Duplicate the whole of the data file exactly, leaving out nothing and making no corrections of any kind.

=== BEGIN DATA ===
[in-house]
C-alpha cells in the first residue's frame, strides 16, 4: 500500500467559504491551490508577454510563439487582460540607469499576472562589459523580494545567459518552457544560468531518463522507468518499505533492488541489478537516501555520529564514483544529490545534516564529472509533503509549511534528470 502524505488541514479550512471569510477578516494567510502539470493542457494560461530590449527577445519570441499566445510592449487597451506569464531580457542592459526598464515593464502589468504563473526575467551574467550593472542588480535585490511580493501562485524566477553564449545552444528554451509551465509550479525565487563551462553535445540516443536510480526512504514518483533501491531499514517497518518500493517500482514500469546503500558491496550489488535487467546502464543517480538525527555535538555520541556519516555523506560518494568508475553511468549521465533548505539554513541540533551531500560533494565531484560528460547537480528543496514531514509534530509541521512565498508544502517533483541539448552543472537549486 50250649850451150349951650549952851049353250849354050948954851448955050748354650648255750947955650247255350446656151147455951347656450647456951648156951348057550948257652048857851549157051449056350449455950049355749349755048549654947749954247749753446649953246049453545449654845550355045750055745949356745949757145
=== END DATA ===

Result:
[in-house]
C-alpha cells in the first residue's frame, strides 16, 4: 500500500467559504491551490508577454510563439487582460540607469499576472562589459523580494545567459518552457544560468531518463522507468518499505533492488541489478537516501555520529564514483544529490545534516564529472509533503509549511534528470 502524505488541514479550512471569510477578516494567510502539470493542457494560461530590449527577445519570441499566445510592449487597451506569464531580457542592459526598464515593464502589468504563473526575467551574467550593472542588480535585490511580493501562485524566477553564449545552444528554451509551465509550479525565487563551462553535445540516443536510480526512504514518483533501491531499514517497518518500493517500482514500469546503500558491496550489488535487467546502464543517480538525527555535538555520541556519516555523506560518494568508475553511468549521465533548505539554513541540533551531500560533494565531484560528460547537480528543496514531514509534530509541521512565498508544502517533483541539448552543472537549486 50250649850451150349951650549952851049353250849354050948954851448955050748354650648255750947955650247255350446656151147455951347656450647456951648156951348057550948257652048857851549157051449056350449455950049355749349755048549654947749954247749753446649953246049453545449654845550355045750055745949356745949757145